Court name
Commercial Court of Uganda
Judgment date
24 October 2007

R.L.Jain v Kasozi G.Michael & Anor (High Court Miscellaneous Application-2007/585) [2007] UGCommC 85 (24 October 2007);

Cite this case
[2007] UGCommC 85

THE REPUBLIC OF UGANDA

IN THE HIGH COURT OF UGANDA AT KAMPALA
COMMERCIAL COURT DIVISION

HCT-00-CC-MA-0585-2007
(Arising from HCT-00-CC-CS-0689-2007)

 

                                                                    R. L. JAIN..                                                                                                            PLAINTIFF



VERSUS
 
                                                                  KASOZI G. MICHEAL                                                                                        DEFENDANTS
 

BEFORE: HON. MR. JUSTICE LAMECK N. MUKASA

RULING:

This is an application brought by Notice of Motion under Order 36 rules 3 and 4 Order 52 rules 1 and 3 of the Civil Procedure Rules for orders that:-

1.      

The applicant’s be granted unconditional leave to appear and defend this suit.
2.       Costs of this application be provides for.

The grounds for this application are that:

(a)     

The Applicants/Defendants received a loan of Uganda Shs39, 000,000/= from the Respondent/Plaintiff at 15% interest per month for two months.
(b)      The 1st Applicant pledged his Certificate of Title to land comprised in Buddu Block 101 Plot 24 at Kasambya Masaka as security for the loan.
(c)      It was expressly agreed by both parties that should the said loan not be paid within two months, the Respondent would go a head and sell the security without recourse to Courts of law.
(d)      The applicants are surprised that the Respondent has never recovered the initial loan amount, which has now attracted a huge interest.
(e)      It is in the interest of justice that this Honourable Court grants this application.

The main suit was brought by summary procedure. The Respondent thereby seeks to recover shs82, 875,000/= arising out of a loan of Shs39, 000,000/= advanced by the Respondent to the Applicant payable within two months with interest at a rate of 15% per month.

The Applicants are seeking leave under Order 36 rule 3 and 4 of the CPR to defend the suit. The law is that the applicant for such leave must show by affidavit or otherwise that there is a bonafide triable issue of fact or law. Any defence raised should be stated with sufficient particulars as to appear genuine and not generally vague statements denying liability. See: Muluku Interglobal Trade Agencies Vs Bank of Uganda (1985) HCB 65; Tororo District Administration Vs Andalalap Industries Ltd (1997) IV KALR 126

This application is supported by an affidavit, deponed to by the 1st Applicant Kasozi G. Michael. In paragraphs 3 and 4 he states that he pledged his Certificate of Title to land at Buddu Block 101 Plot 24 at Kasambya Masaka as security for the loan. That it was agreed that should the said loan not be paid within two months, the Respondent would sell the security without recourse to Courts of law. In paragraph 6 he expresses surprise that the Respondent has never sold off the security to recover the loan amount, which he contends has now attracted a huge interest. He further states, in paragraph 5, that he asked for the certificate of title from the Respondent so that he could sell off the land to the ready and willing buyers but that the Respondent refused to handover the certificate of title.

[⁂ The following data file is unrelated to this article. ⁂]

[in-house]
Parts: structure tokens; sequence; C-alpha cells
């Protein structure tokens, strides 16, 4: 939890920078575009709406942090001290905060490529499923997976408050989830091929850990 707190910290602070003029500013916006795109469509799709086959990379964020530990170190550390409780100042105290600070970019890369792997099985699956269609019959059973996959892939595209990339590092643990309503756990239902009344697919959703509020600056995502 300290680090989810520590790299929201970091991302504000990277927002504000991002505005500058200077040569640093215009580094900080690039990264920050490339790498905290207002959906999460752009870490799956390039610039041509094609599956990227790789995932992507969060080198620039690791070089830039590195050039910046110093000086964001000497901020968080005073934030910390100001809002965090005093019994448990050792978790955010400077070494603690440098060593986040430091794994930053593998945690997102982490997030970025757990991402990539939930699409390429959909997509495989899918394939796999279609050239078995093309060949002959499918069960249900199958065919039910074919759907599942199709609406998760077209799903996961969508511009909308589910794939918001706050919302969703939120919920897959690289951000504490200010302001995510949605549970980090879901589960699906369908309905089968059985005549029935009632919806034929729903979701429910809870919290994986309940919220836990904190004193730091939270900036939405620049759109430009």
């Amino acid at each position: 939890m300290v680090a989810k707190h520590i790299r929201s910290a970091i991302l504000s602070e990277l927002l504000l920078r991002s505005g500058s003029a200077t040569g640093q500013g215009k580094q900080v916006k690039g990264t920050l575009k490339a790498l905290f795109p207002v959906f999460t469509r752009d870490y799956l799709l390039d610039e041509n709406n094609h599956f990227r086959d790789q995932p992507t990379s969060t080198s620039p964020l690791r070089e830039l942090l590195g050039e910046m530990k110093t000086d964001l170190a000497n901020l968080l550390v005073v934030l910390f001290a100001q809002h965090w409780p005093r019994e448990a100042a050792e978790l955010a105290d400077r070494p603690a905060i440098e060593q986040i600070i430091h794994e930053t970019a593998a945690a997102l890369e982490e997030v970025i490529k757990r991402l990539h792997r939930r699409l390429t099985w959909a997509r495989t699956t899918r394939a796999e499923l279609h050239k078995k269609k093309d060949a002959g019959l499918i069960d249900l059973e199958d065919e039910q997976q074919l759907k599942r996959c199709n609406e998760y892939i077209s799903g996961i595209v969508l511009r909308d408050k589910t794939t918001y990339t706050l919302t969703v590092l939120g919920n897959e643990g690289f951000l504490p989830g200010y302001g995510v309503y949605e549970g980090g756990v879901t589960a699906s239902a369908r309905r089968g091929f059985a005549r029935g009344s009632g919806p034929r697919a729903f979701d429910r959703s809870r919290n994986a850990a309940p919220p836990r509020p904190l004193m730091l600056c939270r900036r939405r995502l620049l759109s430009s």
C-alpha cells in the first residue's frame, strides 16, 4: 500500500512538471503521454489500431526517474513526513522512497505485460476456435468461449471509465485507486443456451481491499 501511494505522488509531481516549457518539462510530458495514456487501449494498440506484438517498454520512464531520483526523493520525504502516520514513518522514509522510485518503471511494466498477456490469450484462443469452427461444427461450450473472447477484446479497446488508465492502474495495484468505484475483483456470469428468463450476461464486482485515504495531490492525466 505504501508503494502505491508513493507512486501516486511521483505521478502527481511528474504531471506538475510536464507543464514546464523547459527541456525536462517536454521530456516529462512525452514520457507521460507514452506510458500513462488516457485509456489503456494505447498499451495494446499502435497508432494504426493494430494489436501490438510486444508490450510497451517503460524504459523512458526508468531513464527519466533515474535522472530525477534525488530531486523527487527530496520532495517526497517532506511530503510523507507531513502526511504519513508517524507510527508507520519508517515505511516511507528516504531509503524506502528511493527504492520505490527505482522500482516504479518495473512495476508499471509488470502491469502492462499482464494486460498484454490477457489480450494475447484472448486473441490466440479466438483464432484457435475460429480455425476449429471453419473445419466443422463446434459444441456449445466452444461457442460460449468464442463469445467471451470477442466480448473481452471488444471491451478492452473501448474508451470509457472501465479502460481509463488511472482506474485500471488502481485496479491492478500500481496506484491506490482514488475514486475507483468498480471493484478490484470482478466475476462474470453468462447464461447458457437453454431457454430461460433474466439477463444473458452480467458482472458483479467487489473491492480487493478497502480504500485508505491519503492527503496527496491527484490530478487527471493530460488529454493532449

The Respondent filed an affidavit in reply dated 17th September 2007. I note that the Respondent does not therein deny or rebut any of the applicant’s averments on oath in paragraphs 4, 5 and 6 of the affidavit in support..

In paragraph 4 of his affidavit in reply the Respondent avers that the Certificate of Title deposited as security by the 1st Applicant was not registered in the 1st Applicant’s names. Ms Joy Ntambirweki, counsel for the Respondent, submitted that in the circumstances there was no way the Respondent could sell the land. Annexture “A” to the Respondent’s affidavit is a photocopy of the Certificate of Title to the land. The Registered Proprietor is Ausi Mugenyi, who is none of the Applicants. However annexture B is a blank Transfer Deed signed by the said Ausi Mugenyi. It would appear that this blank transfer deed was intended to facilitate the sale of the land.

The above facts raise three issues:-

1.      

What was the effect of the Respondent’s failure to exercise his right under the loan agreement to sell the land following the Applicant’s failure to pay off the loan within the agreed period of two months?

2.      
What was the effect of the Respondent’s failure to release the Certificate of Title for sell to ready and willing buyers?

3.      
Under what circumstances was the Certificate of Title, registered under the proprietorship of a stranger to the loan received by the Respondent as security for the loan to the Applicants?

In his submission Mr. Matovu, Counsel for the applicant, argued that the Respondent’s failure to sell the land had resulted into the accumulation of the interest which he now demands. The loan was of Shs39, 000, 00/= advanced on 5th October 2006 for a period of two months at a monthly interest of 15%. There is an issue whether in the circumstances the Respondent is entitled to the accumulated interest.

In view of the above identified traible issues this application is allowed. Applicants are to file their Written Statements of Defence within 14 days from the date hereof. The Applicants are awarded costs of this application. I so order.

 


HON. MR. JUSTICE LAMECK N. MUKASA
JUDGE
25/10/2007